The Sky took care of business. Charles may have piled up the individual stats, but Fowles was active when she was healthy and on the floor; Delle Donne forced her way to the free throw line well and made shots in the fourth to finish the game off; and Cash took advantage of favourable matchups. Epiphanny Prince had another quiet game, and those have been a little too common lately, but she’s still contributing. Also important to recognise this season, point guard Courtney Vandersloot is getting the job done. Obviously, her role is made easier by adding a talent like Delle Donne to the threats alongside her, and you’d like Vandersloot’s shooting to improve and force opponents to respect her shot more, but she’s handling the team better. No longer are the Sky struggling with turnovers game after game, and Vandersloot’s maturation has been a significant part of that. Barring a complete catastrophe, it’s becoming hard to see this team missing the playoffs, the promised land that has always evaded this franchise. If they stay healthy, the targets may become much higher than simply reaching the postseason.
Turning to Texas
The second game last night was in San Antonio, where they faced the Washington Mystics. Rather than preparing for this game, star Silver Stars guard Becky Hammon spent Thursday in surgery, the first step in repairing and recovering from the ACL tear she suffered last week. San Antonio had signed forward Cathrine Kraayeveld to take their numbers back up to 10, but she was no replacement for Becky.
The Silver Stars did have the confidence boost of a surprise victory in Phoenix a couple of nights earlier, but it was immediately obvious that the Mystics were going to be a very different proposition. The Mercury made countless mistakes on the pick-and-roll, and gave San Antonio far too much space to get to the rim. Washington were closing off the paint, and forcing the Silver Stars to beat them from outside. Mike Thibault has his team well organised and playing hard, making the most of their roster even if they’re not the most talented team in the WNBA.
One key change that Thibault has made to this team is encouraging them to drive at every opportunity. It’s been the central element in transforming a team that was 11th in the WNBA in free throw attempts last season into the current league leaders in that category. You drive, you create contact, you get calls, you shoot free throws. It’s blindingly simple, but it’s been effective for Washington this season. Some of it is due to personnel, and the addition of Ivory Latta has obviously helped, but much of it comes down to approach. The direct attack played a key role in the first half of this game, with Washington shooting 17 free throws to San Antonio’s 8. The Silver Stars created enough points in transition to keep pace in the first quarter, but as those dried up the Mystics pulled away to a 49-36 halftime lead. Washington’s 24-12 advantage on the glass was important as well.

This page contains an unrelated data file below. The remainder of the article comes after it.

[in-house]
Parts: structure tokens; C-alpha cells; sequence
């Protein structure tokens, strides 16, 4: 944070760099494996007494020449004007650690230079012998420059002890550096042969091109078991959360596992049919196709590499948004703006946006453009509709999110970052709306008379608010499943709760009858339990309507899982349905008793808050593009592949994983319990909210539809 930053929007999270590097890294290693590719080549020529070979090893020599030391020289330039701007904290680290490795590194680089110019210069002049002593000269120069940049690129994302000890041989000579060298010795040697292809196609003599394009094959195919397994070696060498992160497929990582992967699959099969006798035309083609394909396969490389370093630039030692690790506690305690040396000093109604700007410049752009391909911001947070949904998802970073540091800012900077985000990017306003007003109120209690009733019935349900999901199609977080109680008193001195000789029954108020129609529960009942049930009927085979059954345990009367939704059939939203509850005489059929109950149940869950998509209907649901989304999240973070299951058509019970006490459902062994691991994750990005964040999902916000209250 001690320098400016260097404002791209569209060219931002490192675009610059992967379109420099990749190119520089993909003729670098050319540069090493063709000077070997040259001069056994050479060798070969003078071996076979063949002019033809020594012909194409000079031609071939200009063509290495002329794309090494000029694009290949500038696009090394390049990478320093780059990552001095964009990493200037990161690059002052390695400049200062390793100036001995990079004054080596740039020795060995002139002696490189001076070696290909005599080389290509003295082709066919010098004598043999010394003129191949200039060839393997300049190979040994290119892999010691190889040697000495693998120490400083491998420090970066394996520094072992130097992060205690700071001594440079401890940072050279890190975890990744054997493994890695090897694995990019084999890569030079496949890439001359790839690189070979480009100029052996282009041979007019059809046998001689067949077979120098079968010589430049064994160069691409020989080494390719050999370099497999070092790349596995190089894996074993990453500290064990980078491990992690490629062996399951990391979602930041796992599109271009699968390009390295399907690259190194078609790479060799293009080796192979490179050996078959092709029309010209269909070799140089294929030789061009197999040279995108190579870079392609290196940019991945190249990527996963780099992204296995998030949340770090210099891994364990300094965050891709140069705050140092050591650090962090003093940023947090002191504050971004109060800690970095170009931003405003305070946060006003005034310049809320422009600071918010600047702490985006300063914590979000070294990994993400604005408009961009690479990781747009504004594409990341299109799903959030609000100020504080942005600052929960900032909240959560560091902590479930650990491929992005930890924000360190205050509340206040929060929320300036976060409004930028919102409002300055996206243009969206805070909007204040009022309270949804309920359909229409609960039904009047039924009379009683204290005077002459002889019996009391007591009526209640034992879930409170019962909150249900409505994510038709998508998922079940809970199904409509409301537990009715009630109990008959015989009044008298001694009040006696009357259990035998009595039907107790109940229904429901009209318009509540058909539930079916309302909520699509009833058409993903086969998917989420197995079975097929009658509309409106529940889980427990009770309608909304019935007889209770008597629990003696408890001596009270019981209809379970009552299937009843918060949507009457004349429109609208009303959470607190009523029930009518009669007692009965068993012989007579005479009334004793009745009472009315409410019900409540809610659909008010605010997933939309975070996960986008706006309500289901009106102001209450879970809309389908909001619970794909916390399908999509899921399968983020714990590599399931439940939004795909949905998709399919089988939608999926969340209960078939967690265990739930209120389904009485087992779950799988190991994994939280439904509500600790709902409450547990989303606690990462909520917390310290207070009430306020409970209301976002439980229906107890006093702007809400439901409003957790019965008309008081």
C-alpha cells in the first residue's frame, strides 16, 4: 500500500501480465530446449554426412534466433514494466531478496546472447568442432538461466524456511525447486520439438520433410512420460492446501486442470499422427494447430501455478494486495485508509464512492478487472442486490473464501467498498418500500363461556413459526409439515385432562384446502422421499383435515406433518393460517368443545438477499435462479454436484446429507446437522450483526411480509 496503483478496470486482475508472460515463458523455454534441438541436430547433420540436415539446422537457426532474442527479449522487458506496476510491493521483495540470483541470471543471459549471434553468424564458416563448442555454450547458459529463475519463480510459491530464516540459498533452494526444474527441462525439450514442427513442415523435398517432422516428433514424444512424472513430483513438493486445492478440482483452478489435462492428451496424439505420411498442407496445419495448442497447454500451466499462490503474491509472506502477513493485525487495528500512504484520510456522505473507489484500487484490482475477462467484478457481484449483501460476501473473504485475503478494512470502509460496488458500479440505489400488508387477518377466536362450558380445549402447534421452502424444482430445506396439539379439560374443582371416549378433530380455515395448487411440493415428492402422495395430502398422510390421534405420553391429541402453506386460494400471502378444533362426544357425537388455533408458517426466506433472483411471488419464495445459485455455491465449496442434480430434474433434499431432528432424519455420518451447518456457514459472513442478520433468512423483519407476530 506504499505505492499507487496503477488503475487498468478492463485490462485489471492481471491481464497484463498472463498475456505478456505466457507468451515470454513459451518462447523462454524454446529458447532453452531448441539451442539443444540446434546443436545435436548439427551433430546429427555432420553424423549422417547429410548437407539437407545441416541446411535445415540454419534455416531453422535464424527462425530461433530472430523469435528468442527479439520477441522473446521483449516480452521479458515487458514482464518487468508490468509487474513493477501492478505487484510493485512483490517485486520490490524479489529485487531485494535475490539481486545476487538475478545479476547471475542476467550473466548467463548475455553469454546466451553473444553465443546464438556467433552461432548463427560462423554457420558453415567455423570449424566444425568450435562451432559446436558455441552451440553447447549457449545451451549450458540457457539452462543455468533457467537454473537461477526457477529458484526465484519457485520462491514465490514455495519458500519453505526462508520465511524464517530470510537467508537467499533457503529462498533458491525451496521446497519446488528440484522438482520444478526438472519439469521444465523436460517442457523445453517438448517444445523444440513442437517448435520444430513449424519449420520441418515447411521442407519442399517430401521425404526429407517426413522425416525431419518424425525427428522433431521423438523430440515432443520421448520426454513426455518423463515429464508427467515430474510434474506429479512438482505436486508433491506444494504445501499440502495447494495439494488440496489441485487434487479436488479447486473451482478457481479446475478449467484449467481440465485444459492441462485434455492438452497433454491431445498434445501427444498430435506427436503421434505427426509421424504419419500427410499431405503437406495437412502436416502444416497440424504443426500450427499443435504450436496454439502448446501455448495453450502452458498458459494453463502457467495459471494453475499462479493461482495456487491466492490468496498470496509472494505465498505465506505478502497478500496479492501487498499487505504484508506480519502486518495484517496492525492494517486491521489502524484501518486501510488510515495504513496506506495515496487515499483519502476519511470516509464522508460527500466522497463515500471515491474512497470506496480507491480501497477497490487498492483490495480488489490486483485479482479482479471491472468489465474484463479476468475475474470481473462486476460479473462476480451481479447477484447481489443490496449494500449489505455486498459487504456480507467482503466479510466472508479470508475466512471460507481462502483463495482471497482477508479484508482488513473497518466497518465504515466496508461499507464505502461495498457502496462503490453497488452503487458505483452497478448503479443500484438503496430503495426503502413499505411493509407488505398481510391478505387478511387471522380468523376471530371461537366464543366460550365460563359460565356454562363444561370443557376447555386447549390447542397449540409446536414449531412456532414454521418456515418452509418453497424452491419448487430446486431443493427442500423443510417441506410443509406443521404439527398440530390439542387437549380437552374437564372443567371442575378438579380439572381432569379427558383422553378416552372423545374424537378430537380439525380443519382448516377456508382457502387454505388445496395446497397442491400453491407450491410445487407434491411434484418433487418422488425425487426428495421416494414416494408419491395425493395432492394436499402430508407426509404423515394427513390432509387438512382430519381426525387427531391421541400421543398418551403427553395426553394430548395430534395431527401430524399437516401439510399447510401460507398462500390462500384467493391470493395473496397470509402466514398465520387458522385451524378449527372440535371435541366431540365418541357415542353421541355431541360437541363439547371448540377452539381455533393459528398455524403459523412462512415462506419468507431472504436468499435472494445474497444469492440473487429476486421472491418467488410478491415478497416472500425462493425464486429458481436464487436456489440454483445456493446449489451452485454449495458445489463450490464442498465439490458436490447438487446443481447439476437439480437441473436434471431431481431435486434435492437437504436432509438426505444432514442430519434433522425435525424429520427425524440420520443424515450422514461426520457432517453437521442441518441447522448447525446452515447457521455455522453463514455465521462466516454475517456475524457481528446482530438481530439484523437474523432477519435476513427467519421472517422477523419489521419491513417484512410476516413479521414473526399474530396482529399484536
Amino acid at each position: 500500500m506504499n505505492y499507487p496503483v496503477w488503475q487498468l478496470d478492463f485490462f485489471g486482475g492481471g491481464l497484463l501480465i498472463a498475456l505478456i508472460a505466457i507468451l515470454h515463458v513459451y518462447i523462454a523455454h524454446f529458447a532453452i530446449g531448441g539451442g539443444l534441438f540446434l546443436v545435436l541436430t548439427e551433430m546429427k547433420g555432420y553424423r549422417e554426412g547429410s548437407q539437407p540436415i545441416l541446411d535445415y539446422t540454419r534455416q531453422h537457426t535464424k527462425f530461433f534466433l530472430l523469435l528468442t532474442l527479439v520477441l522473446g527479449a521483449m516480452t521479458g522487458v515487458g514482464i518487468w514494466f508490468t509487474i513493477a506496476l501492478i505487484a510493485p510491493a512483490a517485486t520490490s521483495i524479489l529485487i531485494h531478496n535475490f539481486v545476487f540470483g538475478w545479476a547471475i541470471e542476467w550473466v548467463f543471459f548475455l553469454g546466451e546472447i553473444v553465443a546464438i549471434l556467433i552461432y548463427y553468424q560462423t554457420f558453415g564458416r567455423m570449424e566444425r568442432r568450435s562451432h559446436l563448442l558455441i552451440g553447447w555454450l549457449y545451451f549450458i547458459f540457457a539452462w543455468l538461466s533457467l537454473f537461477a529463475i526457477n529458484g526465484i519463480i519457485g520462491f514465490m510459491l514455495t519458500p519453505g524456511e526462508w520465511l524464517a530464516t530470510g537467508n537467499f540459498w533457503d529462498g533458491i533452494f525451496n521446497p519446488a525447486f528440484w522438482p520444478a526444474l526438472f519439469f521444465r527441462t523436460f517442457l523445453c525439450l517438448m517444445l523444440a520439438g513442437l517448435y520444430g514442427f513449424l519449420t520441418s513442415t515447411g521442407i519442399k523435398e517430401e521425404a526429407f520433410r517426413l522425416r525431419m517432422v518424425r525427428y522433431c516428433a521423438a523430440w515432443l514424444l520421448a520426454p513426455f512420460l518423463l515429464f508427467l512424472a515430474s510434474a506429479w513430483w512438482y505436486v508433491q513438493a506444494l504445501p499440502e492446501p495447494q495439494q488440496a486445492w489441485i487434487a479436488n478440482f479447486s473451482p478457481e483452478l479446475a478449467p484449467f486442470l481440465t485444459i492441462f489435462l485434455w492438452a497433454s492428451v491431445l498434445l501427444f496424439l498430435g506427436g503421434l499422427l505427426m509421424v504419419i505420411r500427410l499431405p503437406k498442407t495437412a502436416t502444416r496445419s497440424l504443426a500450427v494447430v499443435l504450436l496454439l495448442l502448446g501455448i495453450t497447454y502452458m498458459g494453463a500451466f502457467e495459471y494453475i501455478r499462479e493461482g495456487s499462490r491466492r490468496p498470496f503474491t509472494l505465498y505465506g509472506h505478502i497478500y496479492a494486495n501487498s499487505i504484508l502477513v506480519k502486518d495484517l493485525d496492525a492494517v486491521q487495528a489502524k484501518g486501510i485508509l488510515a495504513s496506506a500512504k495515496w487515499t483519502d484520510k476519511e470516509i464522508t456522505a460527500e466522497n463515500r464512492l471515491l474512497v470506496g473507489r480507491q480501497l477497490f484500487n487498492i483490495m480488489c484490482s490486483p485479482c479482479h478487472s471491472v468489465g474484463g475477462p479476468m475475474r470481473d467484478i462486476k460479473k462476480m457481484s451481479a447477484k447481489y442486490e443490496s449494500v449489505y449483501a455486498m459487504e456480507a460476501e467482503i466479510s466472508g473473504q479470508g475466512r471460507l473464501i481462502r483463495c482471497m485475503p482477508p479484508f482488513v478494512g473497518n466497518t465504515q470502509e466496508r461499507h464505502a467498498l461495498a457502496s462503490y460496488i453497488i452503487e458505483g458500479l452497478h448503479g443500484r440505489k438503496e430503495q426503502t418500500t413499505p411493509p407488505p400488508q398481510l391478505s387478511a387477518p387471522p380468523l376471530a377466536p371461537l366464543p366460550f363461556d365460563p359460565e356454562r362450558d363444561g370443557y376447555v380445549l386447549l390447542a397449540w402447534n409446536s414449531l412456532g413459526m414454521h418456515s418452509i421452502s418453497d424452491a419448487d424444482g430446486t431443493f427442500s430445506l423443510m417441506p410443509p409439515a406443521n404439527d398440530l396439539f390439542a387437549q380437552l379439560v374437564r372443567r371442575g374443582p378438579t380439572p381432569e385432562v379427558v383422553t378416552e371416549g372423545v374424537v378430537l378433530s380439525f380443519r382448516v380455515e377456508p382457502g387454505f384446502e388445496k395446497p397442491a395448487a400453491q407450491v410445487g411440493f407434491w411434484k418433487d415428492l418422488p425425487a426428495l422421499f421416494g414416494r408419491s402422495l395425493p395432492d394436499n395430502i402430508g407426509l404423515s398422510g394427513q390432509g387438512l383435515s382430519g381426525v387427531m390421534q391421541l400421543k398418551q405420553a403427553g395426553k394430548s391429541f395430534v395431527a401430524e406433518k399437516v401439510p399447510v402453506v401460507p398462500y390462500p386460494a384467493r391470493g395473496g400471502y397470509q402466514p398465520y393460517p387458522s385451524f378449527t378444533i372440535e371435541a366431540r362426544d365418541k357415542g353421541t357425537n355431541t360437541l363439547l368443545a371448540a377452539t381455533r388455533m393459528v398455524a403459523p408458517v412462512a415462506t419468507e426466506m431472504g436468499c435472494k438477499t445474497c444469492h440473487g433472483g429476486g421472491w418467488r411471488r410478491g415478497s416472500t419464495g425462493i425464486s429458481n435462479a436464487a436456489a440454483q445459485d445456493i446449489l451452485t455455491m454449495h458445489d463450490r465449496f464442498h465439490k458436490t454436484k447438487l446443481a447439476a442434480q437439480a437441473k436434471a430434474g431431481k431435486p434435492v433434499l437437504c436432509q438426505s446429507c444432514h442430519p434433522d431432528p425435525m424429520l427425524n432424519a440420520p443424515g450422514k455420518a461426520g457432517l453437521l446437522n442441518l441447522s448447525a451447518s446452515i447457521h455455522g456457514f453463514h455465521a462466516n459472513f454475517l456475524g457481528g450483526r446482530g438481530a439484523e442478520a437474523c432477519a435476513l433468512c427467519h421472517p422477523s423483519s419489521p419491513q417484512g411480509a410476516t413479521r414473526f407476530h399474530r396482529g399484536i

San Antonio made a push in the third quarter, with their defensive energy and shot-making ability getting them back into the game. They made every hustle play in the period, forced a host of turnovers, and back-to-back threes from Jia Perkins, followed by another triple from Danielle Adams, finally made it a real contest again. They trailed by just two at the end of the third, and a Kraayeveld three to open the final period gave them a 62-61 lead.
However, one of the most impressive things Thibault has accomplished in his short time in Washington is building a squad that goes 10 players deep. Some teams have rarely had 10 healthy bodies this year, and other coaches (Cheryl Reeve in Minnesota or Brian Agler in Seattle, for example) would never dream of using five reserves simultaneously in meaningful minutes. Some (Chatman in Chicago) need to train themselves to resist the idea. But Thibault’s bench unit, which now features four rookies, has been effective for him this year. With the starters having let their lead slip away, Thibault went to that five-reserve lineup late in the third and stuck with them into the fourth quarter – and it worked. The energy and finishing ability of the likes of Tierra Ruffin-Pratt, Emma Meesseman, Nadirah McKenith and Kia Vaughn reestablished the lead, and Thibault understandably left most of them out there to try to cling on to it.
San Antonio’s offensive production rather ground to a halt in the fourth quarter. It’s one of the key problems when you live and die by the jump shot – unless you have multiple truly elite scorers, the whole ‘dying’ part tends to become a little too common. After pulling within 71-68 midway through the period on a DeLisha Milton-Jones layup, they could not get off that 68 mark for what felt like an eternity. Jumper after jumper bounced off the rim, as Washington scraped out enough points to seal the game. The Silver Stars didn’t score again until only 30 seconds remained, by which time it was far too late. The Mystics held on for an 83-73 victory on the road.
Same old story for San Antonio. Impressive for stretches and fun to watch when they’re in full flow, the offense just dries up a little too easily (and frequently) and their rebounding is often as poor as ever. They’ll keep fighting, and they’ll surprise some teams when taken too lightly, but it’s going to be a difficult year with Hammon and Young watching from the sidelines.
Washington’s top scorer was Crystal Langhorne with just 14, as a remarkably balanced effort eventually got them over the line. 10 players played at least 10 minutes, which you don’t see very often outside of blowouts with long periods of garbage time for the reserves. It must be nice for Thibault to know that if his veteran starters aren’t performing, he has legitimate alternatives to turn to on the bench. Meesseman and Ruffin-Pratt were both strong contributors again, and point guard McKenith is playing her way into solid backup minutes for Latta after spending the early weeks of the season stuck to the pine. This win took Washington back to .500, and sole possession of third place in the Eastern Conference. It’s more than they could’ve dreamed of after the pain of the last couple of years.
Mercury center Brittney Griner is scheduled to be on Conan on Monday night on TBS. Not often you see a WNBA player invited to a show like that.
Saturday July 13th (today):
Indiana @ New York, 6pm ET. New York -2.5 is the line, and I tend to agree with the bookies that this one is close to a toss-up. I’ll take Indiana, because it took a throwback performance from Plenette Pierson for the Liberty to beat Seattle last week, and I’m not sure they can win again without that.
Minnesota @ Tulsa, 8pm ET. Tulsa +9.5 is a lot of points for a team to be getting at home – and yet still not enough for me. There’s too much of a gap in quality between the teams, so I’ll take the Lynx to win and cover.
Sunday July 14th (tomorrow):
San Antonio @ Connecticut, 5pm ET
Los Angeles @ Phoenix, 6pm ET
Atlanta @ Seattle, 9pm ET